Colum McAndrew is a Technical Copy Writer responsible for the style, structure, and content in the Mimecast Knowledge Base. Having joined in February 2016, he relishes getting others thinking about language, its meaning, and how it can be used to communicate efficiently.
Remember the last cell phone you bought? I bet you couldn’t wait to take it out of the box and play with it.
Of course you did your research before purchasing it, right? You asked other users for their opinion. You saw the TV advert. Maybe you’d even read the manufacturer’s website.
You just took it home, took it out of the box, and turned it on. Oh, and I bet the instruction manual is still in the box: untouched and unloved.
What’s that? There wasn’t an instruction manual? So how do you know how to use it? More to the point, what has the manufacturer done with all their technical writers?
Here's a manual...to help you with that manual
Before I try and answer that, let me tell you a story.
As a young IT professional, I worked with large IBM mainframes -- the sort that filled a large room, had flashing lights on the front, and less internal memory than a current day desktop calculator. They were proper machines, and each had a library of manuals in case things went wrong.
If you were lucky, you’d pull down a tome onto your desk, flick through to the relevant section, read a page of very dense text, and got your answer. All too often though, there’d be a cross reference to another manual. You’d repeat the same exercise, only to be referred to a third manual. Sometimes this would refer you back to a different chapter of the original manual!
Little did I know it then, but this perfectly illustrated many of the issues with technical documentation.
Changing user habits
These days, things are very different.
With the rise of online content and social media, the attention span of users is astonishingly short. Don’t believe me? Ask yourself when the last time was you did a Google search, and went past the first page of results. In fact, I bet you didn’t look much past the first few entries.
The amount of online content these days creates a real challenge. In 2013, the Science Daily website reported that 90% of the world’s data had been created in the previous two years, and the trend is only getting faster.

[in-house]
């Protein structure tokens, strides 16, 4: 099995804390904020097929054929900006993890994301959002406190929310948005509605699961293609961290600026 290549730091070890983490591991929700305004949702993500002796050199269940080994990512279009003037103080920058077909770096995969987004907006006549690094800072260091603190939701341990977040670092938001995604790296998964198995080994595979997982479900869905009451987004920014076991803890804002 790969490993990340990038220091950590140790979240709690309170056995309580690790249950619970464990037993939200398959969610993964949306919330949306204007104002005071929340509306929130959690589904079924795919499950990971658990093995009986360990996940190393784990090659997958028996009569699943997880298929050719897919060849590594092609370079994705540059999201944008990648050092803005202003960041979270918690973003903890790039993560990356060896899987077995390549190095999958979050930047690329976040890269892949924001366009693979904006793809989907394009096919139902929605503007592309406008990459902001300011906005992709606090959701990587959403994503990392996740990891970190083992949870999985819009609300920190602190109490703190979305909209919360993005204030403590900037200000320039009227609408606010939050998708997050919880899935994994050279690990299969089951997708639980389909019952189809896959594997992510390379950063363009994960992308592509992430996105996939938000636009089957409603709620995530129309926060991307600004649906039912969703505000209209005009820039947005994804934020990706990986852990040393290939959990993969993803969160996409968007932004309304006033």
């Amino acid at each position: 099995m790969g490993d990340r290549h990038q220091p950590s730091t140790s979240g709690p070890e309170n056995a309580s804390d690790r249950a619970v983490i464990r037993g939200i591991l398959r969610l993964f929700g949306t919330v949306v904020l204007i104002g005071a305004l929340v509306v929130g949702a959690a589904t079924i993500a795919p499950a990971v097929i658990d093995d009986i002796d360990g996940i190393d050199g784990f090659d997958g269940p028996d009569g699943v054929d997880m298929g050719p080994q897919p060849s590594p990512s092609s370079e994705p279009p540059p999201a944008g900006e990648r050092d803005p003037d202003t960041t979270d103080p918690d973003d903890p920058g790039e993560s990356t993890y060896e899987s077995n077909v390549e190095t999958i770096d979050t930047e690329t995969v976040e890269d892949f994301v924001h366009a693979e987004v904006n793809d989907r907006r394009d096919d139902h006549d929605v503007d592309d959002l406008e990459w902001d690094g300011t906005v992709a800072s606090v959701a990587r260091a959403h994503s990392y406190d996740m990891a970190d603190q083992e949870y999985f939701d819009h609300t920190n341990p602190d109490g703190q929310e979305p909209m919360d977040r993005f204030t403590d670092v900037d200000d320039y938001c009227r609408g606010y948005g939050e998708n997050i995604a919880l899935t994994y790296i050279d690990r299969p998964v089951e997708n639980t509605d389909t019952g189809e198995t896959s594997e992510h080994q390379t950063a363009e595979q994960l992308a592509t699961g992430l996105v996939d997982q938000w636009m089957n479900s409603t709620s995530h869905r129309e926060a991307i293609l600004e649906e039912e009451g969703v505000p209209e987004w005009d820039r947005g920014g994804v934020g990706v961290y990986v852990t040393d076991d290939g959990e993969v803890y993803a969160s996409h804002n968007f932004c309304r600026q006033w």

So what role does technical communication have in helping users do their job, and how do we sift through the content mass to get to it? In fact, shouldn’t software providers be trying to prevent you having problems in the first place?
Ask yourself why you need help. Can the user interface be understood? Is the process being performed simple? If not, who can change it? The coding is the job of the developers, but as language experts, we add the other dimension. We can add assistance into our applications, be it in the form of field names, tooltips, error messages, or embedded user assistance. After all, forcing you to move away from the task in hand to find an answer, is inefficient.
At Mimecast, I am proud to be part of a company that thinks differently. Questions like, “What does that field name mean to you?” and “Wouldn’t it be better if that error message also told the user what to do?” are frequently uttered. By working closely with the design and engineering teams, we aim to reduce ambiguity, while ensuring a consistency of style.
We also build assistance into our applications. The Connect Application, designed to on board new Mimecast customers, is a good example of this. It brings the Knowledge Base content, albeit in a more condensed user-friendly form, in front of the user at the point they need it.
So what about our online Knowledge Base? It is pretty big, and if I’m totally honest, big isn’t always pretty.
Mark Baker’s Every Page is Page One blog describes the problem of online content perfectly. His idea is simple. On the web, every page is page one. Think back to that Google search. You expect the answer to be in the first few results, so web content must be created to meet this expectation. Our challenge is to apply the same principles to our Knowledge Base content. For example, we're starting to use annotated images, video, and other interactive content:
If content is king, context is queen
So back to that cell phone with no manual. How did you know how to use it? I’ll tell you how -- good design and slick marketing.
Apple’s products are often held up as an example of why you don’t need documentation, but it’s not as simple as that. Sure, their design team did a great job of simplifying everyday tasks, but that’s only half the story. Their marketing cleverly focused on end-user actions. The results are devices that are simple to use, and a user base aware of what they need to do to use them on a day-to-day basis.
Or are they?
How did they learn how to sync their email with Outlook? What about understanding why some SMS appear in blue, while others are in green? That’s right -- there’s online content in the form of Apple’s documentation, a whole host of blogs, and industry reviews. In short, a community of users.
So if you’ve never used our Knowledge Base, that's OK. Maybe it just means that as a team, we’ve done our job well?